Also, with the western banking system shrinking in scope and scale, look for new credit pipes to be built around those that are now clogged. With the aim of supporting growth and jobs, particularly in longer-term investments such as infrastructure, some of these pipes will be directed or enabled by governments.
6. Who is he kidding? - Bloomberg reports Barack Obama will paint himself as a defender of the Middle Class in the coming election campaign.
Obama lied about being a leader for change in the last election campaign and then was fool enough to be captured by Wall Street's backers. There I said it again. He is a liar and a fool.
Less than a year before Election Day 2012, with his approval rating at 44 percent in a Dec. 1-3 Gallup Poll, Obama is making a “very important and fundamental strategic shift from 2010,” when Republicans won by framing the election in terms of spending and deficit reduction, said Paul Begala, a Democratic strategist who is advising an independent campaign group raising money for the president’s re-election bid.
“He is advancing the Democratic message that we’re for the middle class and Republicans are for the rich,” said Begala, who was a political aide to former president Bill Clinton.
7. We're outta here - Michael Lewis writes at Bloomberg about the 1% and the 99%. He pretends to advise the 1% to cut their connections to the 99% to avoid having the 99% eventually take their money off them.
It comes across as slightly bitter, but has a ring of ugly truth to it.
There is a movement among some, including Peter Thiel, to create government free areas on the high seas. It's called seasteading.
Ordinary Greeks seldom harass their rich, for the simple reason that they have no idea where to find them. To a member of the Greek Lower 99 a Greek Upper One is as good as invisible.
He pays no taxes, lives no place and bears no relationship to his fellow citizens. As the public expects nothing of him, he always meets, and sometimes even exceeds, their expectations. As a result, the chief concern of the ordinary Greek about the rich Greek is that he will cease to pay the occasional visit.
That is the sort of relationship with the Lower 99 we must cultivate if we are to survive. We must inculcate, in ourselves as much as in them, the understanding that our relationship to each other is provisional, almost accidental and their claims on us nonexistent.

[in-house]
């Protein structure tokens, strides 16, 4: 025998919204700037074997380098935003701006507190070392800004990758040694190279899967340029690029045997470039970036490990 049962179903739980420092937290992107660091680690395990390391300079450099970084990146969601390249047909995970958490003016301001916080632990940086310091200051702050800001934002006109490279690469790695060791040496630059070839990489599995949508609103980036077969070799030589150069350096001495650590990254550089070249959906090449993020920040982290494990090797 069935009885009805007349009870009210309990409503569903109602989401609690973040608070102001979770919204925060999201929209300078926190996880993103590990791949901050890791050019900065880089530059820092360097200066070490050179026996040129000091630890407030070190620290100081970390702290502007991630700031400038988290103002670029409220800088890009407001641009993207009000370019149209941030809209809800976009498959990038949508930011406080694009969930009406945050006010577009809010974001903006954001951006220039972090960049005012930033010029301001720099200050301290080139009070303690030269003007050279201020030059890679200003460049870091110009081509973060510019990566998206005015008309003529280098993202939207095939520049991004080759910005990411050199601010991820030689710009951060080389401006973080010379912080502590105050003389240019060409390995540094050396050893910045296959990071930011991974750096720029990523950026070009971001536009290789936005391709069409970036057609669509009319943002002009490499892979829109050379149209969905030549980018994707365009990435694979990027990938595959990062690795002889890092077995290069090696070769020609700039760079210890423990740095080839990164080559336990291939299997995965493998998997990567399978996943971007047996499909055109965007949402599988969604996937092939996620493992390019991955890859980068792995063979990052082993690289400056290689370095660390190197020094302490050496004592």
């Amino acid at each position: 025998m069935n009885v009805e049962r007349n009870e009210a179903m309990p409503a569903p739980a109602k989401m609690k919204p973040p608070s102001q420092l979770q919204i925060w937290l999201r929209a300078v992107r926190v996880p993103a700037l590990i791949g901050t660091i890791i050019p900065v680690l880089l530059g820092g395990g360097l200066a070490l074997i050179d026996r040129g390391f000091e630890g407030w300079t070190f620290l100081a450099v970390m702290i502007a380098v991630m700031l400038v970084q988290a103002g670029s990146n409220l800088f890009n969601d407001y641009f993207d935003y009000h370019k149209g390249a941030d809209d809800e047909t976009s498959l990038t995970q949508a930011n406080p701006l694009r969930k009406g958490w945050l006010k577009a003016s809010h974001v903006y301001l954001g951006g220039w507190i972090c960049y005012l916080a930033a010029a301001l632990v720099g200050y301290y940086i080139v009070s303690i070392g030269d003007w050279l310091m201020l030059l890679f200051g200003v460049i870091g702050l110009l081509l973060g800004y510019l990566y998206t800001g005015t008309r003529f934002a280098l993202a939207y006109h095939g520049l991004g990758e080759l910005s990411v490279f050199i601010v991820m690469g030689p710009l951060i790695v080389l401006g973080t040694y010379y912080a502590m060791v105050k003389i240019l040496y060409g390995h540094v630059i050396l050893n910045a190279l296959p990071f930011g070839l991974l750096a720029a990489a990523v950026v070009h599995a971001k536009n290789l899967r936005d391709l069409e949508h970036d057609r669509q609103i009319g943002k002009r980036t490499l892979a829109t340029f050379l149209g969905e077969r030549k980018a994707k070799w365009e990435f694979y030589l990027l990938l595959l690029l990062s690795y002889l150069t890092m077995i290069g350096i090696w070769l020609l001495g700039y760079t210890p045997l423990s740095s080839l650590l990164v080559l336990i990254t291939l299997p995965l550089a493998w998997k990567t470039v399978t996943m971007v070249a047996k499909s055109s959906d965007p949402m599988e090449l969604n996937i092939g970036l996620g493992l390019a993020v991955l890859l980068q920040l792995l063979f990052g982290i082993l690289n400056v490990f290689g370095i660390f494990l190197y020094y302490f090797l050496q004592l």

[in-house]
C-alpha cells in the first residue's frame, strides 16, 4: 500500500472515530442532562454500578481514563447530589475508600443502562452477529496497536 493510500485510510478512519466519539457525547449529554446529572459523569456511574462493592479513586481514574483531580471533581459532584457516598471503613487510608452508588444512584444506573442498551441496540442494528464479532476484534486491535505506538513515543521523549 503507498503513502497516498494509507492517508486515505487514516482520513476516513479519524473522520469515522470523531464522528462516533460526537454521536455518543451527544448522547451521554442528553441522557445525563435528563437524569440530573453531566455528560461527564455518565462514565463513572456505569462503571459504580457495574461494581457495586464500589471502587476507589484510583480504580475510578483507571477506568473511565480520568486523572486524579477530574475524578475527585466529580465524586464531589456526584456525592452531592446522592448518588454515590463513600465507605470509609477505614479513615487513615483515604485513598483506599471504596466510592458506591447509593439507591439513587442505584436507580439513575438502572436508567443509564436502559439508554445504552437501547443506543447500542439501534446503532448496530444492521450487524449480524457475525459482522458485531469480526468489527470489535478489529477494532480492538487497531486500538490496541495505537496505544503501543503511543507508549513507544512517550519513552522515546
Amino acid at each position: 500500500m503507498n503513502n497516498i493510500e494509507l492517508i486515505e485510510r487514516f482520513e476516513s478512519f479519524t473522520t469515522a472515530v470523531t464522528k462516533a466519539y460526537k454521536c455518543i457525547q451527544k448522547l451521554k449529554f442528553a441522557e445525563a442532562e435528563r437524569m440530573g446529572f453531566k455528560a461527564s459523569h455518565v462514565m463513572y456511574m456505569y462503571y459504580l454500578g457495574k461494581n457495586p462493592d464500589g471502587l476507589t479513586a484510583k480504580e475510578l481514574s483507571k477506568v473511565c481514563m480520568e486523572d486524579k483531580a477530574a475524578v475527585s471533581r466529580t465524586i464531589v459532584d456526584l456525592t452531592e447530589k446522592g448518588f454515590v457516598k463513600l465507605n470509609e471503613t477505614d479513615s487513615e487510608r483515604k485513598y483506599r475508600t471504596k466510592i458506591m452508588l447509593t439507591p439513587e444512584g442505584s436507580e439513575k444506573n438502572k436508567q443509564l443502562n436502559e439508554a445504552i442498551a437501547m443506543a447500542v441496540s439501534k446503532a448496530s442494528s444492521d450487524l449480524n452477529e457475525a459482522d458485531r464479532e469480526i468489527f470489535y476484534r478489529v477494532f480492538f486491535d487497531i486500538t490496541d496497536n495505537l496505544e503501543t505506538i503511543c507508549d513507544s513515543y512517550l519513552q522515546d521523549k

As a first, small step we propose to bestow, annually, an award to the Upper One who has best exhibited to the wider population his willingness and ability to have nothing at all to do with them. As the recipient of the first Incline Award -- so named for the residents of Incline Village, Nevada, many of whom have bravely fled California state taxes -- we propose Jeff Bezos.
His private rocket ship may have exploded before it reached outer space. But before it did, it sent back to Earth the message we hope to convey:
We’re outta here!
8. The problem with fund managers - FTAlphaville points to this entertaining rant by Absolute Return Partners, a UK hedge fund, about the poor performance of fund managers in a recent letter to investors.
According to an unpublished report conducted by IBM, our industry destroys $1,300 billion of value annually – a staggering 2% of global GDP (see here for details). This includes about $300 billion in fees on actively managed long-only funds which fail to outperform their benchmarks, $250 billion spent on wealth management fees for services which do not meet their benchmarks and $50 billion in fees on hedge funds which underperform.
9. The stigma of monolithic cladding - Marnie Hallahan writes at the North Shore Times about Ray and Robyn Bush's attempts to sell their 1980s vintage plasterclad home, even though it has been given a green light for not being leaky.
The three bedroom Bayswater house has been on the market for two months without any serious interest despite being offered at a selling price of $790,000, well down on its $900,000 valuation.
Ray Bush has been told he may need to reclad his home which could cost up to $200,000 in order for it to sell. He says that's outrageous considering he has certification that it's not a leaky home.
Bush is frustrated that potential buyers are lumping his house with real leaky homes, but admits he wouldn't jump at the offer of buying another plaster house himself.
''I would have to say that I would be wary.''
10. Totally Jon Stewart on why no bankers have been jailed for causing America's massive bank bailouts. He uses Star Wars to illustrate how big a number US$7.7 trillion is.